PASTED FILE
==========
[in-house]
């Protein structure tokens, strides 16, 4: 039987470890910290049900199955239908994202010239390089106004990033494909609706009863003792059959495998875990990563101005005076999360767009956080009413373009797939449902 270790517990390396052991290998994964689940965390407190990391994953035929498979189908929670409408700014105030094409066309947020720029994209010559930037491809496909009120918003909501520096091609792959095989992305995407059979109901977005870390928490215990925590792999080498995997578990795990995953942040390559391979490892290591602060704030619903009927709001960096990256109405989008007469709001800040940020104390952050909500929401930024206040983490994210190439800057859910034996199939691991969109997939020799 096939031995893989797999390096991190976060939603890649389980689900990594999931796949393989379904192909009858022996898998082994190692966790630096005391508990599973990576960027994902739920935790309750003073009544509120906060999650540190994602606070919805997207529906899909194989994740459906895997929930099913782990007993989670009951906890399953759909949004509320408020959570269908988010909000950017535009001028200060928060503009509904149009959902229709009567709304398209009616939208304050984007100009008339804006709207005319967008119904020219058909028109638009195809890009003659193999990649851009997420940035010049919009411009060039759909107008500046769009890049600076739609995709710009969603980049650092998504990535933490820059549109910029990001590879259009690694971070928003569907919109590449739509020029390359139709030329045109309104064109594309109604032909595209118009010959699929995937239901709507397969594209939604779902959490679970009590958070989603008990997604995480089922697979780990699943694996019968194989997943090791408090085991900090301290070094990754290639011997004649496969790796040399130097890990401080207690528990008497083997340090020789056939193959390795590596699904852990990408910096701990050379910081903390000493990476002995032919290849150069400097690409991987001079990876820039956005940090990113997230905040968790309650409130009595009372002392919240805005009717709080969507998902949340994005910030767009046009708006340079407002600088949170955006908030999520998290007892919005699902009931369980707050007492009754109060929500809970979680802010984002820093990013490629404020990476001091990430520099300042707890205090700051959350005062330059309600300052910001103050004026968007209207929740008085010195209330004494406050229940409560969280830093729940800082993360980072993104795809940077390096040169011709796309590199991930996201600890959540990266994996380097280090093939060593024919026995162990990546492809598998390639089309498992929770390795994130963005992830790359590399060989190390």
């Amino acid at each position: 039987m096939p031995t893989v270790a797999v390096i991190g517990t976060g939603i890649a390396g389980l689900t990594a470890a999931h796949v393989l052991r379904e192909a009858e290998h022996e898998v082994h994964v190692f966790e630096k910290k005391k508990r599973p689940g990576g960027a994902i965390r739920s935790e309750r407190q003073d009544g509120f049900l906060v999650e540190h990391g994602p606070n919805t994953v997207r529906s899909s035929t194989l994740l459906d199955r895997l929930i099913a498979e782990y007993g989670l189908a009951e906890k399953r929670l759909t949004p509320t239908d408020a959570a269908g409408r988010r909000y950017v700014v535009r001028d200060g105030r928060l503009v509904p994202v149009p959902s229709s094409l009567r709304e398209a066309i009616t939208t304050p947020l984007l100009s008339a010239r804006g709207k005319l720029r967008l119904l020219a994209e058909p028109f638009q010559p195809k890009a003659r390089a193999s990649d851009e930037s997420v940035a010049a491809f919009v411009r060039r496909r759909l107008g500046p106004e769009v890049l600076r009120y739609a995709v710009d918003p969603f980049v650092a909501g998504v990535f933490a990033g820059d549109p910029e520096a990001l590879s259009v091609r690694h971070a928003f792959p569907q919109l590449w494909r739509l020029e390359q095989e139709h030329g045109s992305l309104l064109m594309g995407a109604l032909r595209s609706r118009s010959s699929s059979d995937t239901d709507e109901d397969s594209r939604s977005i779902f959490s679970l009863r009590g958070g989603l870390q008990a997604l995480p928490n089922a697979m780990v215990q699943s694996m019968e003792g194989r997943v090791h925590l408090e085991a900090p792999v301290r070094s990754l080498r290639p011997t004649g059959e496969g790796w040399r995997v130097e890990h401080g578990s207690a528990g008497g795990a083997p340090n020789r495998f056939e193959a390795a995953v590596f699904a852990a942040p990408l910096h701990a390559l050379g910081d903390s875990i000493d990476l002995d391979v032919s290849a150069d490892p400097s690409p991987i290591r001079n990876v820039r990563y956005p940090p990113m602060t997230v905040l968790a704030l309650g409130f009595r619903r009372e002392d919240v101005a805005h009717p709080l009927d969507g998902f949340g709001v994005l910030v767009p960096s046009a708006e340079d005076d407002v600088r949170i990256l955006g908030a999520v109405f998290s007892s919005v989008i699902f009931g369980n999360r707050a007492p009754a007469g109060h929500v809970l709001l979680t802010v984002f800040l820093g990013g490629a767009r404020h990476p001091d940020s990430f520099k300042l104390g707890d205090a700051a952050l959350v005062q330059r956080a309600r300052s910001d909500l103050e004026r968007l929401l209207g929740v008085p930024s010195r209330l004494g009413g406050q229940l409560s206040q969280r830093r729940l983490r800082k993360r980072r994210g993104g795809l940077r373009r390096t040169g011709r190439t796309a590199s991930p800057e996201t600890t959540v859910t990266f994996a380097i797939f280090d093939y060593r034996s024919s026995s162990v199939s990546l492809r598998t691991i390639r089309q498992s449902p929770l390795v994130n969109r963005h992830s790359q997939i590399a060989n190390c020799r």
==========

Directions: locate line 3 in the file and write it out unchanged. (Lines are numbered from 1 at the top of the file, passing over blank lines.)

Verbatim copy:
């Amino acid at each position: 039987m096939p031995t893989v270790a797999v390096i991190g517990t976060g939603i890649a390396g389980l689900t990594a470890a999931h796949v393989l052991r379904e192909a009858e290998h022996e898998v082994h994964v190692f966790e630096k910290k005391k508990r599973p689940g990576g960027a994902i965390r739920s935790e309750r407190q003073d009544g509120f049900l906060v999650e540190h990391g994602p606070n919805t994953v997207r529906s899909s035929t194989l994740l459906d199955r895997l929930i099913a498979e782990y007993g989670l189908a009951e906890k399953r929670l759909t949004p509320t239908d408020a959570a269908g409408r988010r909000y950017v700014v535009r001028d200060g105030r928060l503009v509904p994202v149009p959902s229709s094409l009567r709304e398209a066309i009616t939208t304050p947020l984007l100009s008339a010239r804006g709207k005319l720029r967008l119904l020219a994209e058909p028109f638009q010559p195809k890009a003659r390089a193999s990649d851009e930037s997420v940035a010049a491809f919009v411009r060039r496909r759909l107008g500046p106004e769009v890049l600076r009120y739609a995709v710009d918003p969603f980049v650092a909501g998504v990535f933490a990033g820059d549109p910029e520096a990001l590879s259009v091609r690694h971070a928003f792959p569907q919109l590449w494909r739509l020029e390359q095989e139709h030329g045109s992305l309104l064109m594309g995407a109604l032909r595209s609706r118009s010959s699929s059979d995937t239901d709507e109901d397969s594209r939604s977005i779902f959490s679970l009863r009590g958070g989603l870390q008990a997604l995480p928490n089922a697979m780990v215990q699943s694996m019968e003792g194989r997943v090791h925590l408090e085991a900090p792999v301290r070094s990754l080498r290639p011997t004649g059959e496969g790796w040399r995997v130097e890990h401080g578990s207690a528990g008497g795990a083997p340090n020789r495998f056939e193959a390795a995953v590596f699904a852990a942040p990408l910096h701990a390559l050379g910081d903390s875990i000493d990476l002995d391979v032919s290849a150069d490892p400097s690409p991987i290591r001079n990876v820039r990563y956005p940090p990113m602060t997230v905040l968790a704030l309650g409130f009595r619903r009372e002392d919240v101005a805005h009717p709080l009927d969507g998902f949340g709001v994005l910030v767009p960096s046009a708006e340079d005076d407002v600088r949170i990256l955006g908030a999520v109405f998290s007892s919005v989008i699902f009931g369980n999360r707050a007492p009754a007469g109060h929500v809970l709001l979680t802010v984002f800040l820093g990013g490629a767009r404020h990476p001091d940020s990430f520099k300042l104390g707890d205090a700051a952050l959350v005062q330059r956080a309600r300052s910001d909500l103050e004026r968007l929401l209207g929740v008085p930024s010195r209330l004494g009413g406050q229940l409560s206040q969280r830093r729940l983490r800082k993360r980072r994210g993104g795809l940077r373009r390096t040169g011709r190439t796309a590199s991930p800057e996201t600890t959540v859910t990266f994996a380097i797939f280090d093939y060593r034996s024919s026995s162990v199939s990546l492809r598998t691991i390639r089309q498992s449902p929770l390795v994130n969109r963005h992830s790359q997939i590399a060989n190390c020799r």